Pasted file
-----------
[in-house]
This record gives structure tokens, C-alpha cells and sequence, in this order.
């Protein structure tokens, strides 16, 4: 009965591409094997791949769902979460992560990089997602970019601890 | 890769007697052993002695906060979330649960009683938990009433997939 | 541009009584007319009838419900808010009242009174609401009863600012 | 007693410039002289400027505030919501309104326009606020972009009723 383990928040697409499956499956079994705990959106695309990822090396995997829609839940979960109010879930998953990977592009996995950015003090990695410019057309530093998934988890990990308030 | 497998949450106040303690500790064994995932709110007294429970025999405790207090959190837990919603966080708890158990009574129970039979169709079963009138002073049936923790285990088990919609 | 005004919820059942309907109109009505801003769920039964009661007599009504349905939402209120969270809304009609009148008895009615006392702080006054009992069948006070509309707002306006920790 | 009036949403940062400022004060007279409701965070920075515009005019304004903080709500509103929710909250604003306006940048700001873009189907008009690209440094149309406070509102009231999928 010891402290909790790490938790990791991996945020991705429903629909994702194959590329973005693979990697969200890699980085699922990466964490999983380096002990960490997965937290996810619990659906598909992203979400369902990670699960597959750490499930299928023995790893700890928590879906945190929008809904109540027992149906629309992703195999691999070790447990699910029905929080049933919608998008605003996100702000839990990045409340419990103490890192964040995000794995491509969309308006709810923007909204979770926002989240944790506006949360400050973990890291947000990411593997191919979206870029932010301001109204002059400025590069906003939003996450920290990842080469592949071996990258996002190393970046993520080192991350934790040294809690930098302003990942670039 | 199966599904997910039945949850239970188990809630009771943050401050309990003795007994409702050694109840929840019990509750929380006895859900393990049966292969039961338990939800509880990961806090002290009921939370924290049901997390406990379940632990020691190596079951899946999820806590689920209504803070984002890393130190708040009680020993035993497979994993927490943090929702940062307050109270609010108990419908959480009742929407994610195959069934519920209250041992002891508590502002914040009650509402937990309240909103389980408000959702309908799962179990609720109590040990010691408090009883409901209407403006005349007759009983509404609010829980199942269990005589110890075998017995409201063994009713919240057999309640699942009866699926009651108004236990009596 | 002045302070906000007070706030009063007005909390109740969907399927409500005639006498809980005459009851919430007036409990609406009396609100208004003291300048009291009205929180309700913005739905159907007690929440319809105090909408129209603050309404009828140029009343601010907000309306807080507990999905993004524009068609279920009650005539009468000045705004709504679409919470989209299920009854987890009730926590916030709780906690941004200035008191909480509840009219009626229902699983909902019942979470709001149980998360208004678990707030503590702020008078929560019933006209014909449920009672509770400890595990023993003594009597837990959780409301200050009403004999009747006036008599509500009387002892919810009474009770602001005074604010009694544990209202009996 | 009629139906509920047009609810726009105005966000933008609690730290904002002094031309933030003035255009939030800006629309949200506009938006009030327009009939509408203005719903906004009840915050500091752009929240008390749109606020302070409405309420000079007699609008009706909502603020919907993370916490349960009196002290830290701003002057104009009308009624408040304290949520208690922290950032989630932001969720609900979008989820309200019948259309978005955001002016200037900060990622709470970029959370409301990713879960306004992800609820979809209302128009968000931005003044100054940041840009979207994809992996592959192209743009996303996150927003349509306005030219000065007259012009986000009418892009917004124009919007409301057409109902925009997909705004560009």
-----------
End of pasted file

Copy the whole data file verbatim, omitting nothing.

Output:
[in-house]
This record gives structure tokens, C-alpha cells and sequence, in this order.
């Protein structure tokens, strides 16, 4: 009965591409094997791949769902979460992560990089997602970019601890 | 890769007697052993002695906060979330649960009683938990009433997939 | 541009009584007319009838419900808010009242009174609401009863600012 | 007693410039002289400027505030919501309104326009606020972009009723 383990928040697409499956499956079994705990959106695309990822090396995997829609839940979960109010879930998953990977592009996995950015003090990695410019057309530093998934988890990990308030 | 497998949450106040303690500790064994995932709110007294429970025999405790207090959190837990919603966080708890158990009574129970039979169709079963009138002073049936923790285990088990919609 | 005004919820059942309907109109009505801003769920039964009661007599009504349905939402209120969270809304009609009148008895009615006392702080006054009992069948006070509309707002306006920790 | 009036949403940062400022004060007279409701965070920075515009005019304004903080709500509103929710909250604003306006940048700001873009189907008009690209440094149309406070509102009231999928 010891402290909790790490938790990791991996945020991705429903629909994702194959590329973005693979990697969200890699980085699922990466964490999983380096002990960490997965937290996810619990659906598909992203979400369902990670699960597959750490499930299928023995790893700890928590879906945190929008809904109540027992149906629309992703195999691999070790447990699910029905929080049933919608998008605003996100702000839990990045409340419990103490890192964040995000794995491509969309308006709810923007909204979770926002989240944790506006949360400050973990890291947000990411593997191919979206870029932010301001109204002059400025590069906003939003996450920290990842080469592949071996990258996002190393970046993520080192991350934790040294809690930098302003990942670039 | 199966599904997910039945949850239970188990809630009771943050401050309990003795007994409702050694109840929840019990509750929380006895859900393990049966292969039961338990939800509880990961806090002290009921939370924290049901997390406990379940632990020691190596079951899946999820806590689920209504803070984002890393130190708040009680020993035993497979994993927490943090929702940062307050109270609010108990419908959480009742929407994610195959069934519920209250041992002891508590502002914040009650509402937990309240909103389980408000959702309908799962179990609720109590040990010691408090009883409901209407403006005349007759009983509404609010829980199942269990005589110890075998017995409201063994009713919240057999309640699942009866699926009651108004236990009596 | 002045302070906000007070706030009063007005909390109740969907399927409500005639006498809980005459009851919430007036409990609406009396609100208004003291300048009291009205929180309700913005739905159907007690929440319809105090909408129209603050309404009828140029009343601010907000309306807080507990999905993004524009068609279920009650005539009468000045705004709504679409919470989209299920009854987890009730926590916030709780906690941004200035008191909480509840009219009626229902699983909902019942979470709001149980998360208004678990707030503590702020008078929560019933006209014909449920009672509770400890595990023993003594009597837990959780409301200050009403004999009747006036008599509500009387002892919810009474009770602001005074604010009694544990209202009996 | 009629139906509920047009609810726009105005966000933008609690730290904002002094031309933030003035255009939030800006629309949200506009938006009030327009009939509408203005719903906004009840915050500091752009929240008390749109606020302070409405309420000079007699609008009706909502603020919907993370916490349960009196002290830290701003002057104009009308009624408040304290949520208690922290950032989630932001969720609900979008989820309200019948259309978005955001002016200037900060990622709470970029959370409301990713879960306004992800609820979809209302128009968000931005003044100054940041840009979207994809992996592959192209743009996303996150927003349509306005030219000065007259012009986000009418892009917004124009919007409301057409109902925009997909705004560009």